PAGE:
Melanocortin-4 receptor mRNA is expressed in sympathetic nervous system outflow neurons to white adipose tissue

C. Kay Song, Raven M. Jackson, Ruth B.S. Harris, Denis Richard, Timothy J. Bartness

Research output: Contribution to journalArticle

104 Scopus citations

Abstract

Energy balance results from the coordination of multiple pathways affecting energy expenditure and food intake. Candidate neuropeptides involved in energy balance are the melanocortins. Several species, including Siberian hamsters studied here, decrease and increase food intake in response to stimulation and blockade of the melanocortin 4-receptor (MC4-R). In addition, central application of the MC3/4-R agonist melanotan-II decreases body fat (increases lipolysis) beyond that accounted for by its ability to decrease food intake. Because an increase in the sympathetic nervous system drive to white adipose tissue (WAT) is the principal initiator of lipolysis, we tested whether the sympathetic outflow circuitry from brain to WAT contained MC4-R mRNA expressing cells. This was accomplished by labeling the sympathetic outflow to inguinal WAT using the pseudorabies virus (PRV), a transneuronal retrograde viral tract tracer, and then processing the brain for colocalization of PRV immunoreactivity with MC4-R mRNA, the latter assessed by in situ hybridization. MC4-R mRNA was impressively colocalized in PRV-labeled cells (approximately greater than 60%) in many brain areas across the neuroaxis, including those typically implicated in lipid mobilization (e.g., hypothalamic paraventricular, suprachiasmatic, arcuate and dorsomedial nuclei, lateral hypothalamic area), as well as those not traditionally identified with lipolysis (e.g., preoptic area, subzona incerta of the lateral hypothalamus, periaqueductal gray, solitary nucleus). These data provide compelling neuroanatomical evidence that could underlie a direct central modulation of the sympathetic outflow to WAT by the melanocortins through the MC4-Rs resulting in changes in lipid mobilization and adiposity.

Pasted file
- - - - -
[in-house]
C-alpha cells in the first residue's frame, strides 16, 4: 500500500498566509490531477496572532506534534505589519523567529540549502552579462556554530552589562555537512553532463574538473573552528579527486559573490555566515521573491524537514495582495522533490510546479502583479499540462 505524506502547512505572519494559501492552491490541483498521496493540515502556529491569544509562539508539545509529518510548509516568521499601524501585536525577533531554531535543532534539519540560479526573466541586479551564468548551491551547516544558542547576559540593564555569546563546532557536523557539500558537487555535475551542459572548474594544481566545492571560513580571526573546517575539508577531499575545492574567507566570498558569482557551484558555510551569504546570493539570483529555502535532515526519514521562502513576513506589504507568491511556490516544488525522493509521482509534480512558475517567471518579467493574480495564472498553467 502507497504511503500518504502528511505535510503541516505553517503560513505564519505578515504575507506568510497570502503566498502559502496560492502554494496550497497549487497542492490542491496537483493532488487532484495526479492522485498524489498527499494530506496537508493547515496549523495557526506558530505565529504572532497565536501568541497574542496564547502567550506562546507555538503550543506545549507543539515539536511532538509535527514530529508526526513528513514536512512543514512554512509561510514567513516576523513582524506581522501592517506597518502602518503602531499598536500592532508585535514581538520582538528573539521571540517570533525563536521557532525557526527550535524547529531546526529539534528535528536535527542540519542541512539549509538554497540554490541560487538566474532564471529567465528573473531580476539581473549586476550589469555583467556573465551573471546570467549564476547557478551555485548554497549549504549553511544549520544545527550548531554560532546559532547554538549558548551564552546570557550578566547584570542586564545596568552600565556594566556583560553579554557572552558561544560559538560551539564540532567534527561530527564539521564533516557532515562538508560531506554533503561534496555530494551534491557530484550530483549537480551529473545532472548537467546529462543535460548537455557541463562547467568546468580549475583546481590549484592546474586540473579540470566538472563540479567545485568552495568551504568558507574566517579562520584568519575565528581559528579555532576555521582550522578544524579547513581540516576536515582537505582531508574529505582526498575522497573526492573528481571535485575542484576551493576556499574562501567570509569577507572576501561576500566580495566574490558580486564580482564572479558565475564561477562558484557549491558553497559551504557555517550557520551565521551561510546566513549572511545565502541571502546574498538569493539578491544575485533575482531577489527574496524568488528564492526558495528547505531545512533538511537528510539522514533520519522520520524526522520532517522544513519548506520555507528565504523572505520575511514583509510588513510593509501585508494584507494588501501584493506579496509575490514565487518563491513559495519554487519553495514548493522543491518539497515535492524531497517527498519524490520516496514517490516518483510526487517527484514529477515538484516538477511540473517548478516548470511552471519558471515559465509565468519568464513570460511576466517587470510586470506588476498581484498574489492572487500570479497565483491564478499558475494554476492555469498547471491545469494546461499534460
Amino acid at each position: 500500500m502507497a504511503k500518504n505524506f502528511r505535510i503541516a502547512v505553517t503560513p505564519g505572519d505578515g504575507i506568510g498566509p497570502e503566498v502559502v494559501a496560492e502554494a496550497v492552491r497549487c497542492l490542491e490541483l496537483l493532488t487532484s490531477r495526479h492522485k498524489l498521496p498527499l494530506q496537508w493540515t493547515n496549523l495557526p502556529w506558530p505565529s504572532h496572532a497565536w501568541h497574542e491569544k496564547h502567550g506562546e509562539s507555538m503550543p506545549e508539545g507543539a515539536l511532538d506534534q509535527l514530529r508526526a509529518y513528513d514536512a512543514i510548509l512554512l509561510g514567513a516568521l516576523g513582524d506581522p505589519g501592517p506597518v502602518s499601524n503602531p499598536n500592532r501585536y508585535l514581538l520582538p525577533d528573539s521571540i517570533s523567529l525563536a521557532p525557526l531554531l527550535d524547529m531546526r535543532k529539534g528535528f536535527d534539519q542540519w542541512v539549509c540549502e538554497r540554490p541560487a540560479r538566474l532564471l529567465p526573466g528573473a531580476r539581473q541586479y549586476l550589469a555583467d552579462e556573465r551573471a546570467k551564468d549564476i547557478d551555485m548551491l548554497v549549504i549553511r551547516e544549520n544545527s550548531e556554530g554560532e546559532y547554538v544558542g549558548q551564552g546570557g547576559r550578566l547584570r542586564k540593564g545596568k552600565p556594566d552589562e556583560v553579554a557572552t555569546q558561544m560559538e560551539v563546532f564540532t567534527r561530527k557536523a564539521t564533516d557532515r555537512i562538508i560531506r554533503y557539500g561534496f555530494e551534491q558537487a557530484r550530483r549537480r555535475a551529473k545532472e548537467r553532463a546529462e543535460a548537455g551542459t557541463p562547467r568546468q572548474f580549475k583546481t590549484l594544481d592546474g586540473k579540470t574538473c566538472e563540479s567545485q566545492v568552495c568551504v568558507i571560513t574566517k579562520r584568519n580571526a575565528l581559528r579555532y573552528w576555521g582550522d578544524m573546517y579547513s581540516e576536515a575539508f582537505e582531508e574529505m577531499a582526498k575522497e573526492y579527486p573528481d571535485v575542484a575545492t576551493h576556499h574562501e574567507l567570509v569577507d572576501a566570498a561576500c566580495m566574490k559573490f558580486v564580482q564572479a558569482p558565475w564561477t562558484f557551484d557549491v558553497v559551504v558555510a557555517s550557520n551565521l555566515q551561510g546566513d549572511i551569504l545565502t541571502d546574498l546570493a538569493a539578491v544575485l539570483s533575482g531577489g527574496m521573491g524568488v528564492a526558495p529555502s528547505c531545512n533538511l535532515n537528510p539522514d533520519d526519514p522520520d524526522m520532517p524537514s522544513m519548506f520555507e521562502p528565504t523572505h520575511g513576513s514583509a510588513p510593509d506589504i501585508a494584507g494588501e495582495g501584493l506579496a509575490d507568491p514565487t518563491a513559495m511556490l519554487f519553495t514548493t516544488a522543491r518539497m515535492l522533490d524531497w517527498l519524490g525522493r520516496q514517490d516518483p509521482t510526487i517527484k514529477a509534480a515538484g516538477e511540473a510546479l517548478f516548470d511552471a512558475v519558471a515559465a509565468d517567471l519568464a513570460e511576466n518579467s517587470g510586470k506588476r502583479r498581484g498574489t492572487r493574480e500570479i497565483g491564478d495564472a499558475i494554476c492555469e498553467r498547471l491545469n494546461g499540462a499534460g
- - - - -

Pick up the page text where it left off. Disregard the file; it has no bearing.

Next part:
Original languageEnglish (US)
Pages (from-to)R1467-R1476
JournalAmerican Journal of Physiology - Regulatory Integrative and Comparative Physiology
Volume289
Issue number5 58-5
DOIs
StatePublished - Nov 1 2005
Externally publishedYes

Keywords

  • Lipolysis
  • Obesity
  • Pseudorabies virus
  • Siberian hamster

ASJC Scopus subject areas

  • Physiology
  • Physiology (medical)

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